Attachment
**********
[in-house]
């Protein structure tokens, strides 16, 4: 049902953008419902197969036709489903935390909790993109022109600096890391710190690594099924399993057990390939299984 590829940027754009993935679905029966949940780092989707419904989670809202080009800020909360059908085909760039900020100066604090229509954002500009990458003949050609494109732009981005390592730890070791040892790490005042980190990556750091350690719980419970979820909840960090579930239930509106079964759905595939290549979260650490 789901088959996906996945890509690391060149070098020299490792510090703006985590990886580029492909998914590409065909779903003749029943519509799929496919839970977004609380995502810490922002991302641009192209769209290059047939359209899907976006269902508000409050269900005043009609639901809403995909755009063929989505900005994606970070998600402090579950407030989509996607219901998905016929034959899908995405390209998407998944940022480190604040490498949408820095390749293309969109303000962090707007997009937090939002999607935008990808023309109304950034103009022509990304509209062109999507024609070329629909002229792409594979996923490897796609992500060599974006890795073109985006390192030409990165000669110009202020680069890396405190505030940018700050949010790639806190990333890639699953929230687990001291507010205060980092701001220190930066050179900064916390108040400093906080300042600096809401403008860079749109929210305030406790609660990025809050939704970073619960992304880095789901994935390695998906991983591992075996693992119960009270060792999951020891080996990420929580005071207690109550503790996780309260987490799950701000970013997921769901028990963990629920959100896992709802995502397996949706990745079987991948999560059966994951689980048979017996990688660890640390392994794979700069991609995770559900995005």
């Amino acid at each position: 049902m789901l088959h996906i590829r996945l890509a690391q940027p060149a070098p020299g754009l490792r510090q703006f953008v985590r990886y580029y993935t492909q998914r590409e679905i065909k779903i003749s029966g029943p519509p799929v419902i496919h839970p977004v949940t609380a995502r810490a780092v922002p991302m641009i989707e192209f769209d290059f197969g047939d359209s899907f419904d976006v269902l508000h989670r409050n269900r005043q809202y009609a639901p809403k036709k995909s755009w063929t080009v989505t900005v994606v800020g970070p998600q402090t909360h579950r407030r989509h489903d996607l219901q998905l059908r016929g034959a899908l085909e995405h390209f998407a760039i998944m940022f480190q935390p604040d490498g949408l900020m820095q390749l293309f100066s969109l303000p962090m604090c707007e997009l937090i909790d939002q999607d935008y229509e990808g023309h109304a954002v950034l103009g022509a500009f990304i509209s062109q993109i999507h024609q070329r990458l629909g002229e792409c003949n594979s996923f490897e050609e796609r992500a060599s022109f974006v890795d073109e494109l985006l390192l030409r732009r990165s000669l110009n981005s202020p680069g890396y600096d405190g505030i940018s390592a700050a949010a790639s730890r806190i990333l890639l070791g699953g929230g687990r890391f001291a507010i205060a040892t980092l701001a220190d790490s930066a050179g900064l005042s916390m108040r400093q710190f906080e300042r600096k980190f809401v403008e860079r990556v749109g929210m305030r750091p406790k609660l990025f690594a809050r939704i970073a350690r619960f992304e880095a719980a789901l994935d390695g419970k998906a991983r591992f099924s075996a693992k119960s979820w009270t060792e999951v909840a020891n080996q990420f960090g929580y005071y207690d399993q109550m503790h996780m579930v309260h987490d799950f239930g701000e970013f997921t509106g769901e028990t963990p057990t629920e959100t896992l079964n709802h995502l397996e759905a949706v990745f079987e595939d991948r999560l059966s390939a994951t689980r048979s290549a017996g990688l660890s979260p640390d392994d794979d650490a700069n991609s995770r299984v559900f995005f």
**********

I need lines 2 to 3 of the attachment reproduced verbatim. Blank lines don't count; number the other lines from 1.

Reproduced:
């Protein structure tokens, strides 16, 4: 049902953008419902197969036709489903935390909790993109022109600096890391710190690594099924399993057990390939299984 590829940027754009993935679905029966949940780092989707419904989670809202080009800020909360059908085909760039900020100066604090229509954002500009990458003949050609494109732009981005390592730890070791040892790490005042980190990556750091350690719980419970979820909840960090579930239930509106079964759905595939290549979260650490 789901088959996906996945890509690391060149070098020299490792510090703006985590990886580029492909998914590409065909779903003749029943519509799929496919839970977004609380995502810490922002991302641009192209769209290059047939359209899907976006269902508000409050269900005043009609639901809403995909755009063929989505900005994606970070998600402090579950407030989509996607219901998905016929034959899908995405390209998407998944940022480190604040490498949408820095390749293309969109303000962090707007997009937090939002999607935008990808023309109304950034103009022509990304509209062109999507024609070329629909002229792409594979996923490897796609992500060599974006890795073109985006390192030409990165000669110009202020680069890396405190505030940018700050949010790639806190990333890639699953929230687990001291507010205060980092701001220190930066050179900064916390108040400093906080300042600096809401403008860079749109929210305030406790609660990025809050939704970073619960992304880095789901994935390695998906991983591992075996693992119960009270060792999951020891080996990420929580005071207690109550503790996780309260987490799950701000970013997921769901028990963990629920959100896992709802995502397996949706990745079987991948999560059966994951689980048979017996990688660890640390392994794979700069991609995770559900995005």
């Amino acid at each position: 049902m789901l088959h996906i590829r996945l890509a690391q940027p060149a070098p020299g754009l490792r510090q703006f953008v985590r990886y580029y993935t492909q998914r590409e679905i065909k779903i003749s029966g029943p519509p799929v419902i496919h839970p977004v949940t609380a995502r810490a780092v922002p991302m641009i989707e192209f769209d290059f197969g047939d359209s899907f419904d976006v269902l508000h989670r409050n269900r005043q809202y009609a639901p809403k036709k995909s755009w063929t080009v989505t900005v994606v800020g970070p998600q402090t909360h579950r407030r989509h489903d996607l219901q998905l059908r016929g034959a899908l085909e995405h390209f998407a760039i998944m940022f480190q935390p604040d490498g949408l900020m820095q390749l293309f100066s969109l303000p962090m604090c707007e997009l937090i909790d939002q999607d935008y229509e990808g023309h109304a954002v950034l103009g022509a500009f990304i509209s062109q993109i999507h024609q070329r990458l629909g002229e792409c003949n594979s996923f490897e050609e796609r992500a060599s022109f974006v890795d073109e494109l985006l390192l030409r732009r990165s000669l110009n981005s202020p680069g890396y600096d405190g505030i940018s390592a700050a949010a790639s730890r806190i990333l890639l070791g699953g929230g687990r890391f001291a507010i205060a040892t980092l701001a220190d790490s930066a050179g900064l005042s916390m108040r400093q710190f906080e300042r600096k980190f809401v403008e860079r990556v749109g929210m305030r750091p406790k609660l990025f690594a809050r939704i970073a350690r619960f992304e880095a719980a789901l994935d390695g419970k998906a991983r591992f099924s075996a693992k119960s979820w009270t060792e999951v909840a020891n080996q990420f960090g929580y005071y207690d399993q109550m503790h996780m579930v309260h987490d799950f239930g701000e970013f997921t509106g769901e028990t963990p057990t629920e959100t896992l079964n709802h995502l397996e759905a949706v990745f079987e595939d991948r999560l059966s390939a994951t689980r048979s290549a017996g990688l660890s979260p640390d392994d794979d650490a700069n991609s995770r299984v559900f995005f």